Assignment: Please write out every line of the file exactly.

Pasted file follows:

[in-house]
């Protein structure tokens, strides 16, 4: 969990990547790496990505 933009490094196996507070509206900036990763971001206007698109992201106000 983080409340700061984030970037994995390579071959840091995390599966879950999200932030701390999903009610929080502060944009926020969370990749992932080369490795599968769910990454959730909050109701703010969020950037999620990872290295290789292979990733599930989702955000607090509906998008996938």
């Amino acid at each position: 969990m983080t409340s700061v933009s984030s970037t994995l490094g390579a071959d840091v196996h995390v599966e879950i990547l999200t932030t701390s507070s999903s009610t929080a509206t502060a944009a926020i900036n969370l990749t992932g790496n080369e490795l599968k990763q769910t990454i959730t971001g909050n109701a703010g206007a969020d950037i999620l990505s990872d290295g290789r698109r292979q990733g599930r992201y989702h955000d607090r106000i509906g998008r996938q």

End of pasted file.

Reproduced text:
[in-house]
């Protein structure tokens, strides 16, 4: 969990990547790496990505 933009490094196996507070509206900036990763971001206007698109992201106000 983080409340700061984030970037994995390579071959840091995390599966879950999200932030701390999903009610929080502060944009926020969370990749992932080369490795599968769910990454959730909050109701703010969020950037999620990872290295290789292979990733599930989702955000607090509906998008996938």
């Amino acid at each position: 969990m983080t409340s700061v933009s984030s970037t994995l490094g390579a071959d840091v196996h995390v599966e879950i990547l999200t932030t701390s507070s999903s009610t929080a509206t502060a944009a926020i900036n969370l990749t992932g790496n080369e490795l599968k990763q769910t990454i959730t971001g909050n109701a703010g206007a969020d950037i999620l990505s990872d290295g290789r698109r292979q990733g599930r992201y989702h955000d607090r106000i509906g998008r996938q």